Three classic Chinese works of art were all auctioned for more than HK0 million (.7 million), during major sales at Sotheby’s in Hong Kong which ended Tuesday.
A 15th-century collection of 10 albums of the Prajnaparamita Sutra or Perfection of Transcendent Wisdom and an 18th-century enamel porcelain bowl fetched HK9 million.
The sutra, a collection of Buddhist manuscripts, was made on the order of Ming Dynasty (1368-1644) Emperor Xuande. The emperor appointed an esteemed monk, Huijin, to copy the sutras by using liquid gold and writing on indigo-colored ritual paper.
The enamel bowl with a soft pink base is an exemplar of the falangcai porcelain production technique. The bowl was first fired plain at imperial kilns in Jingdezhen, the “porcelain capital” in Jiangxi province, then transported to the Forbidden City where it was painted and fired again at the imperial workshops under the supervision of its patron, Qing Dynasty (1644-1911) Emperor Kangxi.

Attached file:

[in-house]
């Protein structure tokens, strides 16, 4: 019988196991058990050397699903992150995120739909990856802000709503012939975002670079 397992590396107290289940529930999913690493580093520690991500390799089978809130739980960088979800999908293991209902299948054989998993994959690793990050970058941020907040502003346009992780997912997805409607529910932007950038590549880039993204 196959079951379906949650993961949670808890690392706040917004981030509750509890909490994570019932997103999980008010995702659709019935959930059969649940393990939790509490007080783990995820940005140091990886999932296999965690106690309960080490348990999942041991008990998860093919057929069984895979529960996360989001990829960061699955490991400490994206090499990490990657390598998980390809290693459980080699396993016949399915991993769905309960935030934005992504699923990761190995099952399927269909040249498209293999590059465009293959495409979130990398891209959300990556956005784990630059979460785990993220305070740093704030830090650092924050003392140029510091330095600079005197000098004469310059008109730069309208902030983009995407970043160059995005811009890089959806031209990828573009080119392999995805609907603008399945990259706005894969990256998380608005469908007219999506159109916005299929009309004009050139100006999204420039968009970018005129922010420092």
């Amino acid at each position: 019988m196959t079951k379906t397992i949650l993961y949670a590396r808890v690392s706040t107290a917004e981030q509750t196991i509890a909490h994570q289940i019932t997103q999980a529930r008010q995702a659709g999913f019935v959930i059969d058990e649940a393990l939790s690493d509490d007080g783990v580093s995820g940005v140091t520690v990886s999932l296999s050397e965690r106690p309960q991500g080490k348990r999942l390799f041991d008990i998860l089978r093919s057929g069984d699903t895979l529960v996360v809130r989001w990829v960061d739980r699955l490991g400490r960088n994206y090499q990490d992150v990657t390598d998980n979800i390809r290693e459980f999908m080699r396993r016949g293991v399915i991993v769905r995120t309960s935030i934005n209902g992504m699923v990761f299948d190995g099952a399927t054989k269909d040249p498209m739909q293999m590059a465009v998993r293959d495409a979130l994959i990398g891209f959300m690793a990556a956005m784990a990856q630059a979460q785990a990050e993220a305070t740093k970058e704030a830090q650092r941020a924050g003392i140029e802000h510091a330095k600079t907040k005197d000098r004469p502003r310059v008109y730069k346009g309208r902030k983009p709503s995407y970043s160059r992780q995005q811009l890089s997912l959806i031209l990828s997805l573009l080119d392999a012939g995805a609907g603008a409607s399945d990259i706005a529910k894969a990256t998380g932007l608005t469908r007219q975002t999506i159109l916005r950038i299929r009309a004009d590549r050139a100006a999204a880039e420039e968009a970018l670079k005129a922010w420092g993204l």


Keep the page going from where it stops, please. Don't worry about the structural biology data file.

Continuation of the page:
Kangxi is known for his passion for art which was inherited by his son, emperor Yongzheng and grandson, Emperor Qianlong.
Among Emperor Qianlong’s favored artists, there was Qian Weicheng, who also served as a high-ranking official during Qianlong’ reign.
An album of 10 mountain-and-water ink paintings by Qian was sold for HK7 million. It portrays different landscapes of the Mount Tiantai, in Zhejiang province. It was gifted to Qianlong, who felt so moved he inscribed one of his own poems on each painting.
The album was transported out of the Forbidden City in the early 20th century by Qing's last emperor Puyi, and then sent to a European collector.